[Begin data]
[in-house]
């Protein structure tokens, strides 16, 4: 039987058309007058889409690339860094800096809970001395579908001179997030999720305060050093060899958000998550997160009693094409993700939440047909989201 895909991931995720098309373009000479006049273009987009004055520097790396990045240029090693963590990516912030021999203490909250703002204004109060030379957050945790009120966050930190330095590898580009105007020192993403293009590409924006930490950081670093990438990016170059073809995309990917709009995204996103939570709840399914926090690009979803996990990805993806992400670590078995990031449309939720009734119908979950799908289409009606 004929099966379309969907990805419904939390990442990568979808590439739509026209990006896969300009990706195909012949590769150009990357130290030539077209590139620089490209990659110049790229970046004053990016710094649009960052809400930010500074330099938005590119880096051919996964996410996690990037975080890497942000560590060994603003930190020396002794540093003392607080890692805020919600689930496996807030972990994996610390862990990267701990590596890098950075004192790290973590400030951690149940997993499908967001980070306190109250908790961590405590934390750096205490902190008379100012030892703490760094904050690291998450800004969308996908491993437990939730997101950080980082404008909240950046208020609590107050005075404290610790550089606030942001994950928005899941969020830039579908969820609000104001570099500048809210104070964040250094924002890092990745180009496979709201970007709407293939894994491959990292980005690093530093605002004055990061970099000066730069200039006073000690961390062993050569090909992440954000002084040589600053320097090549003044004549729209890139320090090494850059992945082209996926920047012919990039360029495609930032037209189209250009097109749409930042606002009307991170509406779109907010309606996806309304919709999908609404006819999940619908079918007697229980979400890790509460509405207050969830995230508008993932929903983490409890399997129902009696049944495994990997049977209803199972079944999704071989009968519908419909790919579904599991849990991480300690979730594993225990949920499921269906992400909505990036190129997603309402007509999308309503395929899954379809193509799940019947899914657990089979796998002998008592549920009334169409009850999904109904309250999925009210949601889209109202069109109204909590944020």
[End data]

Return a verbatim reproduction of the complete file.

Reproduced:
[in-house]
């Protein structure tokens, strides 16, 4: 039987058309007058889409690339860094800096809970001395579908001179997030999720305060050093060899958000998550997160009693094409993700939440047909989201 895909991931995720098309373009000479006049273009987009004055520097790396990045240029090693963590990516912030021999203490909250703002204004109060030379957050945790009120966050930190330095590898580009105007020192993403293009590409924006930490950081670093990438990016170059073809995309990917709009995204996103939570709840399914926090690009979803996990990805993806992400670590078995990031449309939720009734119908979950799908289409009606 004929099966379309969907990805419904939390990442990568979808590439739509026209990006896969300009990706195909012949590769150009990357130290030539077209590139620089490209990659110049790229970046004053990016710094649009960052809400930010500074330099938005590119880096051919996964996410996690990037975080890497942000560590060994603003930190020396002794540093003392607080890692805020919600689930496996807030972990994996610390862990990267701990590596890098950075004192790290973590400030951690149940997993499908967001980070306190109250908790961590405590934390750096205490902190008379100012030892703490760094904050690291998450800004969308996908491993437990939730997101950080980082404008909240950046208020609590107050005075404290610790550089606030942001994950928005899941969020830039579908969820609000104001570099500048809210104070964040250094924002890092990745180009496979709201970007709407293939894994491959990292980005690093530093605002004055990061970099000066730069200039006073000690961390062993050569090909992440954000002084040589600053320097090549003044004549729209890139320090090494850059992945082209996926920047012919990039360029495609930032037209189209250009097109749409930042606002009307991170509406779109907010309606996806309304919709999908609404006819999940619908079918007697229980979400890790509460509405207050969830995230508008993932929903983490409890399997129902009696049944495994990997049977209803199972079944999704071989009968519908419909790919579904599991849990991480300690979730594993225990949920499921269906992400909505990036190129997603309402007509999308309503395929899954379809193509799940019947899914657990089979796998002998008592549920009334169409009850999904109904309250999925009210949601889209109202069109109204909590944020």